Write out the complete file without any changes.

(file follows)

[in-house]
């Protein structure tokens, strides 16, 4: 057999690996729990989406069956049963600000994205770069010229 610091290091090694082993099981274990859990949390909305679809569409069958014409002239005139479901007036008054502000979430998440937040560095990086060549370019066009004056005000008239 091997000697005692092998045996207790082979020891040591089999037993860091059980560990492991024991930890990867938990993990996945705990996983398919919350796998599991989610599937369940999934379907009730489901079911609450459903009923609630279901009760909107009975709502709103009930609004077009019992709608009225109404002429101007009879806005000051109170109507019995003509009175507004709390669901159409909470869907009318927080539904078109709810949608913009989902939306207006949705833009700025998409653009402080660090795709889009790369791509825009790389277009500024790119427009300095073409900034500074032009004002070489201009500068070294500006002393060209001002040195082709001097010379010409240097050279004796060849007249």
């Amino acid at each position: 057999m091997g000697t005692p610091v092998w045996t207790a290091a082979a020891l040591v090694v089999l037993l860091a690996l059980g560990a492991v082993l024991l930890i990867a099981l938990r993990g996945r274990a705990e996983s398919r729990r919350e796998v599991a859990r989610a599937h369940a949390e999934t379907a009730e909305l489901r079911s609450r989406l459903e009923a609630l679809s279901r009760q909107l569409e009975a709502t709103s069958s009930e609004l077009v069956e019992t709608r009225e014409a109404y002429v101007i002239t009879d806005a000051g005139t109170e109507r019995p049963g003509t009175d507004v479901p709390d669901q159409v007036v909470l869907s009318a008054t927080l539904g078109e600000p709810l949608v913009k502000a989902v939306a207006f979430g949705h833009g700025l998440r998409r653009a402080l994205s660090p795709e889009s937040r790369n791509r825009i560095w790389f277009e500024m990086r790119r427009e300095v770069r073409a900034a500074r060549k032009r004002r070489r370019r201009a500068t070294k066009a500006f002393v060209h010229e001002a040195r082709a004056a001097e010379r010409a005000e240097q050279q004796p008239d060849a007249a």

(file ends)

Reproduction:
[in-house]
């Protein structure tokens, strides 16, 4: 057999690996729990989406069956049963600000994205770069010229 610091290091090694082993099981274990859990949390909305679809569409069958014409002239005139479901007036008054502000979430998440937040560095990086060549370019066009004056005000008239 091997000697005692092998045996207790082979020891040591089999037993860091059980560990492991024991930890990867938990993990996945705990996983398919919350796998599991989610599937369940999934379907009730489901079911609450459903009923609630279901009760909107009975709502709103009930609004077009019992709608009225109404002429101007009879806005000051109170109507019995003509009175507004709390669901159409909470869907009318927080539904078109709810949608913009989902939306207006949705833009700025998409653009402080660090795709889009790369791509825009790389277009500024790119427009300095073409900034500074032009004002070489201009500068070294500006002393060209001002040195082709001097010379010409240097050279004796060849007249």
């Amino acid at each position: 057999m091997g000697t005692p610091v092998w045996t207790a290091a082979a020891l040591v090694v089999l037993l860091a690996l059980g560990a492991v082993l024991l930890i990867a099981l938990r993990g996945r274990a705990e996983s398919r729990r919350e796998v599991a859990r989610a599937h369940a949390e999934t379907a009730e909305l489901r079911s609450r989406l459903e009923a609630l679809s279901r009760q909107l569409e009975a709502t709103s069958s009930e609004l077009v069956e019992t709608r009225e014409a109404y002429v101007i002239t009879d806005a000051g005139t109170e109507r019995p049963g003509t009175d507004v479901p709390d669901q159409v007036v909470l869907s009318a008054t927080l539904g078109e600000p709810l949608v913009k502000a989902v939306a207006f979430g949705h833009g700025l998440r998409r653009a402080l994205s660090p795709e889009s937040r790369n791509r825009i560095w790389f277009e500024m990086r790119r427009e300095v770069r073409a900034a500074r060549k032009r004002r070489r370019r201009a500068t070294k066009a500006f002393v060209h010229e001002a040195r082709a004056a001097e010379r010409a005000e240097q050279q004796p008239d060849a007249a």